UWorld-Neuro Flashcards Preview

Smart Book > UWorld-Neuro > Flashcards

Flashcards in UWorld-Neuro Deck (20):
1

what are the inheritance pattern, etiology and symptoms of ataxia telangiectasia

ataxia telangiectasia is autosomal recessive disease caused by faulty nonhomologous end joining;
ataxia telangiectasia is characterized by cerebellar atrophy, oculocutaneous telangiectasias, repeated sinopulmonary infections and increased malignancy

2

a patient with dilated pupils, piloerection, nausea, abdominal pain, muscle cramping, and yawning is likely suffering from what drug-related effect

heroin withdrawl

3

a patient with hypersomnolence, malaise, severe psychological cravings and depression/suicidality is likely suffering from what kind of withdrawl

cocaine (similar to amphetamines)

4

what two toxins found in sea creatures bind to Na+ channels and inhibit action potentials

tetrodotoxin (in pufferfish, Japanese delicacy)
saxitotoxin (in dinoflagellates)

5

what two toxins found in sea creatures bind to Na+ channels and prevent their inactivation leading to persistent depolarization

ciguatoxin (in Moray eel)
batrachotoxin (in South American frog)

6

what is the embryologic abnormality that leads to Hirschsprung's disease

failure of neural crest cells to migrate to the intestinal wall leads to absence of myenteric and submucosal nervous plexi in intestines

7

what kinds of defects occur when the posterior neural tube fails to close

spina bifida occulta, meningocele, myelomeningocele

8

what is the genetic abnormality of Fragile X syndrome

CGG trinucleotide repeat in the FMR1 (fragile X mental retardation1 gene) that becomes greater than 200 repeats will cause hypermethylation and thereby silencing of the gene -->symptoms
(people with less than 200 repeats have "premutation" and are asymptomatic)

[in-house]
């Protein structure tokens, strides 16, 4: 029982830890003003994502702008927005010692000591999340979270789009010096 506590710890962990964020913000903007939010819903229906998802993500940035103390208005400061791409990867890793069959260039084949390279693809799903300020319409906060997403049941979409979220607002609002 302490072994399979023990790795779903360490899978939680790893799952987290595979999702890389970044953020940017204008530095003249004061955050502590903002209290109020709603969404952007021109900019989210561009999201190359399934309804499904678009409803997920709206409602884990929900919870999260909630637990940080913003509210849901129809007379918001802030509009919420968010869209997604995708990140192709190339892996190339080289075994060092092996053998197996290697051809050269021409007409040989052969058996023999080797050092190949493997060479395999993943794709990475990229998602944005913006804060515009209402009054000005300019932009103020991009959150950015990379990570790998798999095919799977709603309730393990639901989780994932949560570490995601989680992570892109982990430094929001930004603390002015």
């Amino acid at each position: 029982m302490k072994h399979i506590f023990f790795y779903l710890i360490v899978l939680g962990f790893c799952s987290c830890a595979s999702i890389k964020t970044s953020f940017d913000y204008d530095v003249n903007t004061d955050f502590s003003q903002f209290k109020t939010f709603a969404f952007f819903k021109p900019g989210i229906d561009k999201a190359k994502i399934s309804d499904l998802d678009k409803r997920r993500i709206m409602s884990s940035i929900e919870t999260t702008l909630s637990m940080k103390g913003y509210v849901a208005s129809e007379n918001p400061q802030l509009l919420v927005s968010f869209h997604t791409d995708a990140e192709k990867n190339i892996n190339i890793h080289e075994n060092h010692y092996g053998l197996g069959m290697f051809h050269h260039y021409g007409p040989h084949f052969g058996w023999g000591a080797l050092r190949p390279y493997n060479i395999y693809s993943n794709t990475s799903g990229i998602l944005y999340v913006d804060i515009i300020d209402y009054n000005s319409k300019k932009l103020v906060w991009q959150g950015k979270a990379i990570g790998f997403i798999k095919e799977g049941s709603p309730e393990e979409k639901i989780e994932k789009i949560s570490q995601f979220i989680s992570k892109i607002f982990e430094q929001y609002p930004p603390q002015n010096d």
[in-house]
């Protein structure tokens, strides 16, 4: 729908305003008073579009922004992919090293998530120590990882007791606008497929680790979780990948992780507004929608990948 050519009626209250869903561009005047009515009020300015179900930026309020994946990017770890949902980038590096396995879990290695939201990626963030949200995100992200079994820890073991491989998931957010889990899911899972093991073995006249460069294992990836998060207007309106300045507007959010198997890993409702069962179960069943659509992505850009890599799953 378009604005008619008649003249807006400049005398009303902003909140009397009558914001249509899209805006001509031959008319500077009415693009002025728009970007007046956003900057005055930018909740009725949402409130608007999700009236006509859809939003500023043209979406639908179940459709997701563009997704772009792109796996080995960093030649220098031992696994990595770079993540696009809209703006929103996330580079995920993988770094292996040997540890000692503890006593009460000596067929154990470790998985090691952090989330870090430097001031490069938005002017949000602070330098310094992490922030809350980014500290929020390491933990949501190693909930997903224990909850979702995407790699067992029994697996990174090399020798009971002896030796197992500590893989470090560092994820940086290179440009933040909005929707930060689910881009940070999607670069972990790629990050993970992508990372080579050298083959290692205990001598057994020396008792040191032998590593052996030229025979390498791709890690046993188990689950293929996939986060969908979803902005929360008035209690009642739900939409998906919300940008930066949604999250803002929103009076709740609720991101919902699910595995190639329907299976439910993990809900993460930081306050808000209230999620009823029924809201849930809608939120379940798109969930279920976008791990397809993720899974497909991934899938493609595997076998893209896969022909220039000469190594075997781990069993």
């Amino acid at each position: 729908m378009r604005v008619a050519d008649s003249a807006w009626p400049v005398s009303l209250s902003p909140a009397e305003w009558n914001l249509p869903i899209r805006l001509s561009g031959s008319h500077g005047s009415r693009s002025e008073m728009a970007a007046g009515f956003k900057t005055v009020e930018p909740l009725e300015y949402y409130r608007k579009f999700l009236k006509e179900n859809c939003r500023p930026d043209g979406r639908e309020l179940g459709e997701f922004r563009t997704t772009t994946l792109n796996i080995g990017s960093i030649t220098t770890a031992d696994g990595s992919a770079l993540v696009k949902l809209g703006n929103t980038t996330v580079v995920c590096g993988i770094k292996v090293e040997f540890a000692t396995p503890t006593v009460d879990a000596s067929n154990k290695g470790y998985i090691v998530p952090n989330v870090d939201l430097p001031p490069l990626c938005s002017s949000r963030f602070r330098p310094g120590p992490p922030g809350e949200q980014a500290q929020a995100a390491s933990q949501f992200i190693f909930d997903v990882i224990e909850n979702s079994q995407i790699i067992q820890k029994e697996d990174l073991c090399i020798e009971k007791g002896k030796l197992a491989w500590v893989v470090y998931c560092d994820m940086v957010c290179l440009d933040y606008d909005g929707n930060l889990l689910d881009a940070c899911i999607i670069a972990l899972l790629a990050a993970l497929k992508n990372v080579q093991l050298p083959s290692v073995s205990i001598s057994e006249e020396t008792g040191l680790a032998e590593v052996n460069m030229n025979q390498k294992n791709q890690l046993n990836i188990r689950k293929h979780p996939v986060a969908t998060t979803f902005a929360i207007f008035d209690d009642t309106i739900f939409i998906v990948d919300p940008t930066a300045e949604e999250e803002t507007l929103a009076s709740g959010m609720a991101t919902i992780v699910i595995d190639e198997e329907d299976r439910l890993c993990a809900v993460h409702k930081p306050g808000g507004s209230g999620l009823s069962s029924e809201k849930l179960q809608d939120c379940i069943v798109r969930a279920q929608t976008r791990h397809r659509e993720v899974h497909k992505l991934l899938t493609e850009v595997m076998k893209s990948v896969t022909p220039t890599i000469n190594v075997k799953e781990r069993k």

9

what's the function of glycine in the brain

co-agonist with glutamate for NMDA receptors

10

how does ketamine help decrease morphine tolerance

blocking these NMDA-mediated processes:
-phosphorylation of opioid receptors
-increased adenylyl cyclase
-increases in nitric oxide

11

what lesion would cause a left homonomous superior quadrantanopia (pie in the sky) and which lobe is it located in

lesion of the right Meyer's loop (found in the temporal lobe)

12

what would be the difference in terms of visual field deficits between a partial retinal, optic nerve or optic disc lesion and a lesion of the lateral portion of the optic chiasm (i.e. due to atherosclerosis or calcification of the internal carotids)

a partial lesion of the retina/ optic disc/ optic nerve would cause a central scotoma in one eye (not a fully diminished half of visual field of one eye), while a lesion of the lateral part of one side of the optic chiasm would cause a monocular nasal hemianopia

13

name the common symptoms of Freidreich ataxia

1. ataxia (cerebellar and dorsal column lesions)
2. hypertrophic cardiomyopathy
3. kyphoscoliosis, pes cavus, hammertoes
3. 10% of patients get diabetes mellitus

14

name the 4 epilepsy drugs that can cause Steven-Johnson Syndrome

lamotrigine, phenytoin, carbamazepine, and ethosuximide

15

what is rachischisis

failure of the neural tube to close rostrally (at 4th week) leads to failure of the vertebrae to close around the spinal cord --> motor and sensory deficits, recurrent infections
often occurs with anencephaly

16

conversion disorder vs. somatization

conversion disorder: sudden loss of sensation or muscle function occurring after a significant stressor

somatization: complaints of pain/ dysfunction of at least four varieties (two GI, one sexual, one pseudoneurologic), persisting for years and beginning before age 30

both are involuntary, but involve no apparent physical cause

17

patients with what immune deficiency tend to get recurrent Neisseria infections

membrane attack complex (C5b-C9)

18

Menetriere's vs. Meniere's disease

Menetiere's: gastric hypertrophy of the stomach with increased parietal cells and mucous cells as well as protein loss

Meniere's: increased endolymph due to malabsorption--> triad of tinnitus, vertigo, sensorineural hearing loss

19

are all the cranial nerves covered by schwann cells

no, CN2 is covered by oligodendrocytes

20

which vitamin deficiency mimics Freidrich's ataxia and why

vitamin E: both involve posterior column and spinocerebellar tract demyelination as well as ataxia and dysarthria